Spring at Callaway Gardens

Our latest wandering took us on a short trip that was full of excitement. Our first stop was F. D. Roosevelt State Park, Georgia’s largest state park, in Pine Mountain. It was the perfect place for us to use as home base for exploring both Callaway Gardens and F.D.R.’s Little White House in Warm Springs.

After driving in the rain on the winding road through the park we arrived at the Visitor’s Center to check in just after a tornado warning had been lifted. Everything was fine in the campground and we set up camp just before another rain shower began.

“Connecting man and nature in a way that benefits both.” – Callaway Gardens Mission

With the sun shining the next morning we drove about 15 minutes from our campsite to Callaway Gardens.  Located in the foothills of the Appalachian Mountains, Callaway Gardens opened in 1952. Today, there are many different gardens to explore, a lodge, golf course, swimming beach, and even a zip-line adventure.

Our tour of the gardens began with a stop at the Pioneer Log Cabin. From there we strolled along the Lady Bird Johnson Wildlife Trail with many Georgia native plants.  The Flowering Dogwoods and many other wildflowers displayed their brilliant spring colors.

Pioneer Log Cabin at Callaway Gardens
Pioneer Log Cabin at Callaway Gardens
Flowering Dogwood on Lady Bird Johnson Wildflower Trail
Flowering Dogwood on Lady Bird Johnson Wildflower Trail
Lady Bird Johnson Wildflower Trail at Callaway Gardens
Lady Bird Johnson Wildflower Trail at Callaway Gardens
Lady Bird Johnson Wildflower Trail at Callaway Gardens
Lady Bird Johnson Wildflower Trail at Callaway Gardens
Azalea at Callaway Gardens
Azalea at Callaway Gardens
Lady Bird Johnson Wildflower Trail at Callaway Gardens
Lady Bird Johnson Wildflower Trail at Callaway Gardens

Next we walked on the trails to the Cecil B. Day Butterfly Center for a look at some tropical butterflies. Butterflies of all sizes, shapes and colors fed on the colorful blossoms and sailed by our heads as they flew from flower to flower.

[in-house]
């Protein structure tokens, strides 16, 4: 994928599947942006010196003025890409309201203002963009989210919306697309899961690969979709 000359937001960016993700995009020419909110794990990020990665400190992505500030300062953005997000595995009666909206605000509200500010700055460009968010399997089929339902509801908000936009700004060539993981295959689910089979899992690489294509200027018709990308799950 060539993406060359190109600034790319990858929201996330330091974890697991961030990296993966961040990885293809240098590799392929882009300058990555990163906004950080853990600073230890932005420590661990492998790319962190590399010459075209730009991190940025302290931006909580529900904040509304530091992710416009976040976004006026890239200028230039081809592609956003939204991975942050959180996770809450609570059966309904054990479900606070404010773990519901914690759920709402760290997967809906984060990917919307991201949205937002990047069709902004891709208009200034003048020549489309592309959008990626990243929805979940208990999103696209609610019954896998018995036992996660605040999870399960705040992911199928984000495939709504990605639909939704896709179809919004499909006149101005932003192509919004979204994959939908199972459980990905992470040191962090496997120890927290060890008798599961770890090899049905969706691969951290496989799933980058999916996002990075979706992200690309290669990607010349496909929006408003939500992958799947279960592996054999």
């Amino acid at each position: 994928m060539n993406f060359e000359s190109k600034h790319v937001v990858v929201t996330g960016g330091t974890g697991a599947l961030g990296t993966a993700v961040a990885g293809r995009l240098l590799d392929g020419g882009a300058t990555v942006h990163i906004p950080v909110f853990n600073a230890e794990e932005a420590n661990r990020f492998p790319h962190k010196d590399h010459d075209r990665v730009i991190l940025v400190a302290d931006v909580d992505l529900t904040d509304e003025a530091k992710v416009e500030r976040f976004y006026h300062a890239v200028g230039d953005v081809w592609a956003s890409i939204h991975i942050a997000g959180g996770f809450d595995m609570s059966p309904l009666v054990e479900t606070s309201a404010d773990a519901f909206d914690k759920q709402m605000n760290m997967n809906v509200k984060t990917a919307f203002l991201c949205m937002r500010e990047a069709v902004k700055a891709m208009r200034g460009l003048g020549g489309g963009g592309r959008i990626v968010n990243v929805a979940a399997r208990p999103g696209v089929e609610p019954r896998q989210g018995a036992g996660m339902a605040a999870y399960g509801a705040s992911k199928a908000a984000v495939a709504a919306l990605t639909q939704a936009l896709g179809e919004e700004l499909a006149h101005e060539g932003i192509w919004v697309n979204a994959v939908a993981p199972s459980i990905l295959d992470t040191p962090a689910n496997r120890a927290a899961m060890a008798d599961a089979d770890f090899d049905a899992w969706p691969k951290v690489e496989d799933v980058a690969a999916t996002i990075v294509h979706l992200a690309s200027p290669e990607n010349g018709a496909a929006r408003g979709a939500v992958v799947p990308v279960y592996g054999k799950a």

Cecil B. Day Butterfly Center at Callaway Gardens
Cecil B. Day Butterfly Center at Callaway Gardens
Cecil B. Day Butterfly Center at Callaway Gardens
Cecil B. Day Butterfly Center at Callaway Gardens
Cecil B. Day Butterfly Center at Callaway Gardens
Cecil B. Day Butterfly Center at Callaway Gardens

We learned about some of Georgia’s birds of prey at the Discovery Center. As our guide gave a very informative presentation, two different species of owl and a red tailed hawk flew over our heads during the program.

Juniper the Great Horned Owl at Birds of Prey program
Juniper the Great Horned Owl at Birds of Prey program
Barred Owl Birds of Prey demonstration at Callaway Gardens
Willow the Barred Owl Birds of Prey demonstration at Callaway Gardens
Red Tailed Hawk Callaway Gardens Birds of Prey Show
Red Tailed Hawk Callaway Gardens Birds of Prey Show

We must have just missed the Azaleas at their peak because most of the Azaleas on the Overlook Azalea trail had finished blooming. The Flowering Dogwoods and other trees added color to the landscape.

20170404Callaway-Gardens-Azalea-Trail
Callaway Gardens Azalea Trail
20170404Callaway-Gardens-Flowering-Dogwood
Flowering Dogwoods were in bloom at Callaway Gardens
Eastern Redbud Callaway Gardens
Eastern Redbud at Callaway Gardens
Callaway Gardens Overlook Azalea Trail
Callaway Gardens Overlook Azalea Trail

Our visit to Callaway Gardens included only a few of the many gardens there. It is a wonderful family destination and bicycles are a popular way to get around the park. There are several restaurants to choose from or you can have a picnic in one of the picnic areas.

Way Down Upon the Suwanee River

Stephen Foster Museum

Way down upon de Swanee Ribber,
Far, far away,
Dere’s wha my heart is turning ebber,
Dere’s wha de old folks stay

Florida State Song, “Old Folks at Home” by Stephen Foster, 1851

Carillon at Stephen Foster Folk Cultural Center